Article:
Fairbanks Sanitary Commission Quilt
The Vermont Historical Society owns this
quilt with a Sanitary Commission stamp
It was made in Windsor County, Vermont, attributed to Caroline Bowen Fairbanks. The quilt was apparently donated to the Union hospital service organization, where it received the official stamp of the Union soldiers' aid society.
The quilt is well documented by the museum.
Caroline alternated simple patchwork blocks with plain blocks inked with Bible verses.
Caroline Bowen Fairbanks (1842-1943)
The story with the quilt says that Caro made it soon after her December 25, 1863 marriage to Luke Fairbanks who was home on leave after being injured in the Battle of Lee's Mills, Virginia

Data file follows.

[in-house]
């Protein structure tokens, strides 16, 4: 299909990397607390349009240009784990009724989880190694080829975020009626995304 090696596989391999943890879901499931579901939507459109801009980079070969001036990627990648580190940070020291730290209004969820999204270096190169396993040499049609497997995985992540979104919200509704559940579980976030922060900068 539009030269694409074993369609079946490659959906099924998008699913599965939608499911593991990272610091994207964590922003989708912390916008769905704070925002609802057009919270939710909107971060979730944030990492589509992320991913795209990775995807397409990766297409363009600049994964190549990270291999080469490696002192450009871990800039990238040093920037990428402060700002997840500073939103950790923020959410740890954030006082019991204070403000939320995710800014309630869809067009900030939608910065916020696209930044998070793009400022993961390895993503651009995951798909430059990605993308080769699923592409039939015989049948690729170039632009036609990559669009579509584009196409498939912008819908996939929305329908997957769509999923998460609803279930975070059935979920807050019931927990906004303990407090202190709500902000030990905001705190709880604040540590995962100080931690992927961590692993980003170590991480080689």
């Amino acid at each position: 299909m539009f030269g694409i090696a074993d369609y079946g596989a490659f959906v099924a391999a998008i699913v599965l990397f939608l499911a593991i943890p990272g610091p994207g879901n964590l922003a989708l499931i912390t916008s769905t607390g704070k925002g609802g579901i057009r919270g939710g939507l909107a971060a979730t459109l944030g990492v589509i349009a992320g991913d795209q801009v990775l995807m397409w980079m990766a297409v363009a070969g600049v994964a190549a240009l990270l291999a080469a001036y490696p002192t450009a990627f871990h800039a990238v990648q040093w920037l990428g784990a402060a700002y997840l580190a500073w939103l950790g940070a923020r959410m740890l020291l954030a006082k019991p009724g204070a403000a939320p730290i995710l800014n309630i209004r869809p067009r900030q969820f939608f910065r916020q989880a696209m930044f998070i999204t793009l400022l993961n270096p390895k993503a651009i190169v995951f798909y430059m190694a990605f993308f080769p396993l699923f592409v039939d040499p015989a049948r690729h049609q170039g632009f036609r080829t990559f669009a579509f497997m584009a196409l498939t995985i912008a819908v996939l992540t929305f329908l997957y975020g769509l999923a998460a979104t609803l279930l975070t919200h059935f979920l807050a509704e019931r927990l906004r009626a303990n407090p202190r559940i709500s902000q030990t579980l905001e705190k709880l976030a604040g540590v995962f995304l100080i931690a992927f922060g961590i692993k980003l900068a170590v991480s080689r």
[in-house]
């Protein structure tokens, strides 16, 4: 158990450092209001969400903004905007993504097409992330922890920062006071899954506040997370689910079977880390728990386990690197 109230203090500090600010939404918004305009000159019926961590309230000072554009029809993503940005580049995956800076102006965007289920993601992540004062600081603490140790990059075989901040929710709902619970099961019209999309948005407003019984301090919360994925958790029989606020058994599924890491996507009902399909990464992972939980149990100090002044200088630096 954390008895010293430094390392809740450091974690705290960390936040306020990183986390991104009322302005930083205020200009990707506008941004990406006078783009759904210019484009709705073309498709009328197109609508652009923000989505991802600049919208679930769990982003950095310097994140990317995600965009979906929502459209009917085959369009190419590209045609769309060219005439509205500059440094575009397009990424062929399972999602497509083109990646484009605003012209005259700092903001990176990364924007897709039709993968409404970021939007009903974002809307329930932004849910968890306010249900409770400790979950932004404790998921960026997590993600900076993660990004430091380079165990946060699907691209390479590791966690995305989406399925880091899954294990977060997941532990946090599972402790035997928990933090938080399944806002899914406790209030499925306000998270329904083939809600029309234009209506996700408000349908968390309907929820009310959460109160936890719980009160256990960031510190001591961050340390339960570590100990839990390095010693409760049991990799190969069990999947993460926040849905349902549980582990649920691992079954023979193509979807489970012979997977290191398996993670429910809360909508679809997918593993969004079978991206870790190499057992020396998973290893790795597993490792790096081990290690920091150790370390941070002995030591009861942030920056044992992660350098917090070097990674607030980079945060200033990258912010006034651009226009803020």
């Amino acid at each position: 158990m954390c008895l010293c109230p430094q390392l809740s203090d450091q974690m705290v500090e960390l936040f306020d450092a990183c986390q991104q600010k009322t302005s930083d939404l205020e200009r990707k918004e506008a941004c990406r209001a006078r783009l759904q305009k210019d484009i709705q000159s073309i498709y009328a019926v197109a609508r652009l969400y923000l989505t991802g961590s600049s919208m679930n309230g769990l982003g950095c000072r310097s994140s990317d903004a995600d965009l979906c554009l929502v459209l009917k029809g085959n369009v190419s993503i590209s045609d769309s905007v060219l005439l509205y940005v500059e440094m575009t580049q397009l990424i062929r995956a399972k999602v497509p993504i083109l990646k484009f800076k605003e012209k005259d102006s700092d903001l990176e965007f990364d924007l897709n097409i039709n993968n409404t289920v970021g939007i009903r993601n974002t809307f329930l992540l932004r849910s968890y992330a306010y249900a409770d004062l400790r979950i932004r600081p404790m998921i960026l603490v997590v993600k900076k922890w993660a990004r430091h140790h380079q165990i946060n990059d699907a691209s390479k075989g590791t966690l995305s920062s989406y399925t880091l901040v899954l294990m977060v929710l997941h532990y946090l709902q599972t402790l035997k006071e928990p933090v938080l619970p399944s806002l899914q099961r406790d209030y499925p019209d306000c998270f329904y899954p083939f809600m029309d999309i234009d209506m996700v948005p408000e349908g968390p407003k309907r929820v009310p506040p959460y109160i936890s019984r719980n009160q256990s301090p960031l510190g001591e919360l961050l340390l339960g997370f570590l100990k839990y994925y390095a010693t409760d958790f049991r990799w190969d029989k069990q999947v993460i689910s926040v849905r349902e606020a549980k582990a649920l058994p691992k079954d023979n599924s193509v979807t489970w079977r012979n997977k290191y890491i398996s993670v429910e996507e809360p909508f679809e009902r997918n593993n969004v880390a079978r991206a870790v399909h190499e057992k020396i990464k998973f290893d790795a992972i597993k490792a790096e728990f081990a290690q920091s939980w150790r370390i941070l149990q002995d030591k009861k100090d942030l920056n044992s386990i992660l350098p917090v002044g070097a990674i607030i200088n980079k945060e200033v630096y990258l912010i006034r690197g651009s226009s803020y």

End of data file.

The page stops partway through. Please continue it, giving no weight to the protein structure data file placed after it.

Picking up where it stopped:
Luke was a Captain in the Third Vermont Infantry
by the end of the war.
Caro Fairbanks lived to be almost 101 years old.
The Fairbanks farmed in Vermont, Kansas and Minnesota,
settling near Austin, Minnesota where they are buried.
Another version of the pattern from about 1900
Caro's pattern of alternating blocks is a bit spare.
She seems to have used just one print with plain white.
Her goal was to frame the inked inscriptions.
Different shading effects make a more complex design.
A reader asked what the Sanitary Commission stamps looked like.
I've got photos of four versions.
One from the Fairbanks quilt above.
from the Fiske quilt
They seem to be similar.
Detail of the 1864 quilt made by the
Fort Hill Sewing Circle. Barbara Knapp Trust
And from a quilt displayed at the Wadsworth Athenaeum in 2012